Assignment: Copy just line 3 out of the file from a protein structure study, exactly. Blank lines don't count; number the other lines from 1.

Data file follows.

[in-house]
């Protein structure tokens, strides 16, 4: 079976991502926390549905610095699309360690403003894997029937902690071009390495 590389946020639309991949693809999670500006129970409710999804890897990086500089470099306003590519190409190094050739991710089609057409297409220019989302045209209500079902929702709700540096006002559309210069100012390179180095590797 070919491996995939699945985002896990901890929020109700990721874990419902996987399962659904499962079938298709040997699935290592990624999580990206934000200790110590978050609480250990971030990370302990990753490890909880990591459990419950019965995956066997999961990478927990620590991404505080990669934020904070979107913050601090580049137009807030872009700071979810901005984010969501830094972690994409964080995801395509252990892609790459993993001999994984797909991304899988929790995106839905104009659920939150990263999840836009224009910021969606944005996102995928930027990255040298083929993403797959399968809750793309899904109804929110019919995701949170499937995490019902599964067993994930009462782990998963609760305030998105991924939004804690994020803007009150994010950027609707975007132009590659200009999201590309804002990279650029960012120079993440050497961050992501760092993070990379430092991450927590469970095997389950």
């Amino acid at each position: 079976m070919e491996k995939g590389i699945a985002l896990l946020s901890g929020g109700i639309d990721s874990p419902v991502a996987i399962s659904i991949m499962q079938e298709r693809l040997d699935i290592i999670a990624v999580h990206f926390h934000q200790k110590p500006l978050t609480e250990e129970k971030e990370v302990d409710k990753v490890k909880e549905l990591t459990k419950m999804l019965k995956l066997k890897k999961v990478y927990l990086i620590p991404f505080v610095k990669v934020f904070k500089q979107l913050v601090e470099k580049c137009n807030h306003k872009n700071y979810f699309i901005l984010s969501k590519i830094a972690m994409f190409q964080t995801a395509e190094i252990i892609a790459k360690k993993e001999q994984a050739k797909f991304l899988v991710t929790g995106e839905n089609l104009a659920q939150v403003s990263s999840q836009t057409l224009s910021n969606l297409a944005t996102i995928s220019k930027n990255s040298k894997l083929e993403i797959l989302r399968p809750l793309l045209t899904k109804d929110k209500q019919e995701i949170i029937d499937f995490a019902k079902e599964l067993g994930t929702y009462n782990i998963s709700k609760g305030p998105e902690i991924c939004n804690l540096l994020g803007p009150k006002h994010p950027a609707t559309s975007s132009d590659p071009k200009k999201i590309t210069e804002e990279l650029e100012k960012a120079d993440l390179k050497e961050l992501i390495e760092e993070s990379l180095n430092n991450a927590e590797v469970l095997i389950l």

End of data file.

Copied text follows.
């Amino acid at each position: 079976m070919e491996k995939g590389i699945a985002l896990l946020s901890g929020g109700i639309d990721s874990p419902v991502a996987i399962s659904i991949m499962q079938e298709r693809l040997d699935i290592i999670a990624v999580h990206f926390h934000q200790k110590p500006l978050t609480e250990e129970k971030e990370v302990d409710k990753v490890k909880e549905l990591t459990k419950m999804l019965k995956l066997k890897k999961v990478y927990l990086i620590p991404f505080v610095k990669v934020f904070k500089q979107l913050v601090e470099k580049c137009n807030h306003k872009n700071y979810f699309i901005l984010s969501k590519i830094a972690m994409f190409q964080t995801a395509e190094i252990i892609a790459k360690k993993e001999q994984a050739k797909f991304l899988v991710t929790g995106e839905n089609l104009a659920q939150v403003s990263s999840q836009t057409l224009s910021n969606l297409a944005t996102i995928s220019k930027n990255s040298k894997l083929e993403i797959l989302r399968p809750l793309l045209t899904k109804d929110k209500q019919e995701i949170i029937d499937f995490a019902k079902e599964l067993g994930t929702y009462n782990i998963s709700k609760g305030p998105e902690i991924c939004n804690l540096l994020g803007p009150k006002h994010p950027a609707t559309s975007s132009d590659p071009k200009k999201i590309t210069e804002e990279l650029e100012k960012a120079d993440l390179k050497e961050l992501i390495e760092e993070s990379l180095n430092n991450a927590e590797v469970l095997i389950l």